Niskayuna

Niskayuna man and kids help return dog tags, bracelets to vets, families

Iain Walker with his children Olivia and Jack at their home in Niskayuna. Photo by Marc Schultz/Staff Photographer

Iain Walker with his children Olivia and Jack at their home in Niskayuna. Photo by Marc Schultz/Staff Photographer

Categories: -The Daily Gazette, News, Schenectady County, Your Niskayuna

When Iain Walker visited the crash site of his grandfather’s WWII bomber in Germany with his wife last year, the feeling was like nothing he’d experienced before.

He had just spent five years taking leads and doing research, but had no luck narrowing down the location. Then, Germany’s Uwe Benkel — a man who looks for missing aircraft and airmen throughout Europe — got involved. Within a year, he was showing Walker around.

“We engaged on this amazing trip detailing all of that,” Walker said. “We walked the crash site, metal-detected it and came back with parts of the plane. I told him that my grandfather had hidden in a hayloft on a neighboring farm, he located the farm, we went there and we interviewed an eye witness of the crash. It was a remarkable trip.”

After that, Walker, 45, promised Benkel that he’d try his best to make every other search of his just as remarkable.

And he has. For the last few months, the Niskayuna native and his children have assisted Benkel and his Arbeitsgruppe Vermisstenforschung team (translation: Research Group for the Missing) in several of his attempts at returning U.S. dog tags and metals to their respective owners’ families. When Benkel discovers a new tag, he ships it over to Walker and his family — including his two 10- and 12-year-old children, Olivia and Jack — and the crew look on Ancestry.com, Facebook and other platforms to track down members of the vets’ families or the soldiers themselves.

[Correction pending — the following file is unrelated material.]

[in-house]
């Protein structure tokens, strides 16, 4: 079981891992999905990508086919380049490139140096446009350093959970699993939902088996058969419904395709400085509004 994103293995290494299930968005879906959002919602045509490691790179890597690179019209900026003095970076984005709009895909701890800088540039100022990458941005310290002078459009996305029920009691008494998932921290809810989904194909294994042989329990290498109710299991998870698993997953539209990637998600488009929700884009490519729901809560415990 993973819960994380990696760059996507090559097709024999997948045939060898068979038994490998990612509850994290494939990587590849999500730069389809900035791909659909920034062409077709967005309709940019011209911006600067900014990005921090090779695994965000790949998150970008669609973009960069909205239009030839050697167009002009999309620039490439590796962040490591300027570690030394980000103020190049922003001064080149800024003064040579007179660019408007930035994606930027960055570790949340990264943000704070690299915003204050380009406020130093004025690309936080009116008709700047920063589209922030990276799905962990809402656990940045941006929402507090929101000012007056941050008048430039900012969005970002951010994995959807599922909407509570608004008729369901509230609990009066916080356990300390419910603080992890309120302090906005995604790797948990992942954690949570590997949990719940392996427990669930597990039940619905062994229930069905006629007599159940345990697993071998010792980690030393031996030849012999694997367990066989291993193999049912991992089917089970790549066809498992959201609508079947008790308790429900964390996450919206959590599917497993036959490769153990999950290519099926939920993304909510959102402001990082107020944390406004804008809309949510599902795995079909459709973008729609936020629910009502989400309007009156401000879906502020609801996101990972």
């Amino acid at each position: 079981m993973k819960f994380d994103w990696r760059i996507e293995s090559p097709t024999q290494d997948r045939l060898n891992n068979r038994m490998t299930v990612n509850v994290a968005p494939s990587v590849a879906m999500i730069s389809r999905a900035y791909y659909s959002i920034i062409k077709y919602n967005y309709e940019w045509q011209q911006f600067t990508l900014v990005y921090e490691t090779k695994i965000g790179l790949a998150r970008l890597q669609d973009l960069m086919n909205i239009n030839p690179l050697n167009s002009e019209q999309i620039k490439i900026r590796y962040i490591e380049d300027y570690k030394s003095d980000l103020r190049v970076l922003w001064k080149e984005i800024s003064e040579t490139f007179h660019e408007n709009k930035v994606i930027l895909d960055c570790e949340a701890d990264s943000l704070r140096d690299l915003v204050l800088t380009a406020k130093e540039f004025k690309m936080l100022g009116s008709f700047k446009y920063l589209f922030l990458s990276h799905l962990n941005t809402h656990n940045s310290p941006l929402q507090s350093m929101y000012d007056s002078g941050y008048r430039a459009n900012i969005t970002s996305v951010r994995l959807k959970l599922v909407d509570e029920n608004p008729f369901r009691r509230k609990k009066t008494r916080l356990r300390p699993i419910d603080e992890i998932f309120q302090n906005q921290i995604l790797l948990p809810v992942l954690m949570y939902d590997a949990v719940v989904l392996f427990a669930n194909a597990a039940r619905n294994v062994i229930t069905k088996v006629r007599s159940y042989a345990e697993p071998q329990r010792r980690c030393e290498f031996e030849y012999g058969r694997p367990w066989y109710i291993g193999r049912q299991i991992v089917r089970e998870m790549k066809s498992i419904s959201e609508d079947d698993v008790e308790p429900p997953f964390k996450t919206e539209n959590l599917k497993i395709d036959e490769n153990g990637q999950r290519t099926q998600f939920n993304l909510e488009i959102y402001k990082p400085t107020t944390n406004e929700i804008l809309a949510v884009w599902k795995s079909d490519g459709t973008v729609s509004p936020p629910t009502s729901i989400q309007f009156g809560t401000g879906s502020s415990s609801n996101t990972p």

He’s also begun to purchase tags on Ebay, in an effort to return them to their respective owners. So far, they’ve been able to successfully complete six “projects” — with tags going back to families in New Hampshire, Kentucky and even to a WWII vet in Las Vegas.

“We’ve been very lucky and fortunate to make contact relatively easily,” Walker said. “I don’t think there’s one family so far that we haven’t been able to find. And there’s information you can find from these tags; there’s some great military sites as well.”

Walker said their first success story was with Peter Magliocco, a vet now living in Vegas who proudly saw his tag come through the mail after it was found at a construction site.

“I sent him a letter,” Walker said. “Instantaneously, he called me and said, ‘That’s mine.’ It’s a great feeling. It’s very satisfying. I explain this to my children as well. These are little pieces of history. These belong to their respective families.”

Walker’s kids understand that “these are things they have to give back,” he said. And they get just as excited as him with the projects.

“I like to look and hold these old items and help to return them to their families because it’s important history,” Olivia said.

One of these projects was a bracelet found in Bitburg, Germany, belonging to Air Force veteran Howard Kerbaugh, who was stationed there between 1953-56 during the Korean War. Kerbaugh’s family was excited about the find, Walker said, and Olivia and Jack helped their father work on a plaque to go alongside the bracelet when they eventually return it in person.

“We look at the map, we look at the pictures of the people,” Walker said. “We go through the emails together and go to the post office together. To the degree that they can at their age, they find it satisfying.”

For Walker, all of his deliveries — also including those to the families of Kentucky resident George Bryant and Pennsylvania’s George Hunter — are really just volunteer work, but he knows the gravity of what they can mean to a family or vet.

“Delivering the dog tag to the Hunter family has been my favorite part of this project because I got to meet new people and visit a city I hadn’t before,” Jack said.

Walker always asks for photos of the vets or any information families can provide. For him and his kids, seeing families tell the stories and being able to look at the faces of these heroes makes it all worth it.

“I’m very, very interested in my own family history,” Walker said. “Those are things that are so unique and important, like ‘Why should somebody else have it’ or ‘Why should it be thrown away?’ We should make efforts to return those types of things to the family members.”

Leave a Reply